Captions

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Figure 1. Scene from Ed Brubaker and Sean Phillips. (2015). Criminal The Last of the Innocent #1-4 (July).

The use of captions in comic books is one way that the writer chooses to narrate the story. Captions can also be used to tell a character’s thoughts. They are most often in a rectangular box that is separate from the rest of the panel.

This way it is easier to tell that it is something different and not what the characters are actually saying out loud. Captions also tend to have a different tone than the other writings in the comic, for example very different from the dialogue of a character (which is often depicted in speech balloons).

Figure 1 depicts a page from Criminal: The Last of the Innocent. This is an example of captions being used to present thoughts of the main character, Riley. Throughout the comic, the reader receives Riley’s personal thoughts on what’s going on which is also being used as a narration. The captions are very obviously placed by being in rectangle boxes that are colored yellow to differentiate from the white speak bubbles. This comic book was released very recently during a time where crime and drugs is apparent in all the different kinds of media. In this scene, he is sharing a blunt with his high school best friend who has been sober for years. The captions are telling us Riley’s thoughts as he is convincing his friend to smoke this blunt. As the reader, you get a real insight to why Riley is doing this seemingly, horrible act. It all goes to work with his plan and the only way the reader gets this knowledge is through the use of captions.

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Figure 2. A panel from Batman Arkham Asylum written by Grant Morrison and illustrated by Dave McKean. This is an example of how the caption boxes have little chips in the border. Image Source: Grant Morrison. (1989). Batman Arkham Asylum. DC Comics.

In the graphic novel Batman Arkham Asylum, captions are displayed differently than most normal comics. The thing that stands out the most is there are square boxes depicting someone talking to a character. Most often circular speech bubbles are used to show someone talking. But in order to tell that it is a caption, the box has a different format. Most boxes have straight lines with no breaks. But for this comic book, the caption boxes have little chips in them. When you see these boxes in this comic, you know that the narration is happening and they are setting up the scene. This comic came out in 1989 and has a real sense that people should pay for the crimes they have committed. Even though the villains who are placed in this asylum are “insane”, they have a responsibility to pay for what they have done. The captions are used throughout the comic to put in that sense of purpose. In this comic, they are more to set up the scene and not as much from a person’s point of view.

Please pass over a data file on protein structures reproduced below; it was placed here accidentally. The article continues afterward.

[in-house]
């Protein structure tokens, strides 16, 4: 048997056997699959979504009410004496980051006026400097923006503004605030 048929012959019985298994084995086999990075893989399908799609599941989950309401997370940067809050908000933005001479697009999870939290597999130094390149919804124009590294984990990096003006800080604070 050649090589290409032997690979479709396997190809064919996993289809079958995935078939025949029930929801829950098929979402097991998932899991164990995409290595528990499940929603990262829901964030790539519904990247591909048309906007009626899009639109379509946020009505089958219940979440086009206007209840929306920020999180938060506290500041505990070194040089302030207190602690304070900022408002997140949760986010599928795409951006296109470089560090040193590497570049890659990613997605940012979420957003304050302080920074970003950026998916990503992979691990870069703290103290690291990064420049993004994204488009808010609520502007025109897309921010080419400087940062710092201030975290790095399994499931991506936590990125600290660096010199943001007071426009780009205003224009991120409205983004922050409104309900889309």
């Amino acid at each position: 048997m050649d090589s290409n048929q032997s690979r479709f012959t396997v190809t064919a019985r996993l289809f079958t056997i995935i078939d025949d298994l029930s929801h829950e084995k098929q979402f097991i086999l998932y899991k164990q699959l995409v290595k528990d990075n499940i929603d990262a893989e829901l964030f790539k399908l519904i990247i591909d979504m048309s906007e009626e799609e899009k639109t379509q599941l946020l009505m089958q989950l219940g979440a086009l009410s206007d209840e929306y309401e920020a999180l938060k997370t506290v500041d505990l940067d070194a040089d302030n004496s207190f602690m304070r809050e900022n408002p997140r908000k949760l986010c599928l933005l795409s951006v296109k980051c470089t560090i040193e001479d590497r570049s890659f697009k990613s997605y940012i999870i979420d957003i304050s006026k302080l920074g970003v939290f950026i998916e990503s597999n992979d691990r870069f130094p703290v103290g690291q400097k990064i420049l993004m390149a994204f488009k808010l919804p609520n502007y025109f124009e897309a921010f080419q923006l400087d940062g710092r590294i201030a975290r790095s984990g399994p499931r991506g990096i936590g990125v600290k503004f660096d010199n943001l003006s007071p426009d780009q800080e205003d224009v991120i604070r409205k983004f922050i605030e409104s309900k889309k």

The panel from The Green Lantern (see Figure 3) has another perfect example of captions that aren’t the typical thought of square. When the narration is happening (the caption), it is in a rectangle that is colored yellow. The lines aren’t straight; it looks almost like someone drew them just straight onto the page. These rectangles are usually at the top of the panel so that it is the first thing that the reader sees. The use of captions in this comic is to tell you action by action scenes. If there is an attack going on, as it appears in the figure, the yellow captions will be telling you who is doing what. If the scene ever changes, the yellow captions are also used to tell you where the characters are at that given point. This comic was written in the 1950’s which is also known at the Silver Age. This was an age when many superheroes were being created, like the Green Lantern. That is why the yellow captions are used to tell the different actions of what was happening because it was the easiest way to do it. [[You can fold in more specific details here when analyzing the panels. In what era was this comic book published? What sorts of things are being explained in the captions?]]

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Figure 3. This page from The Green Lantern, written by John Broome, uses yellow captioned boxes throughout the comic.
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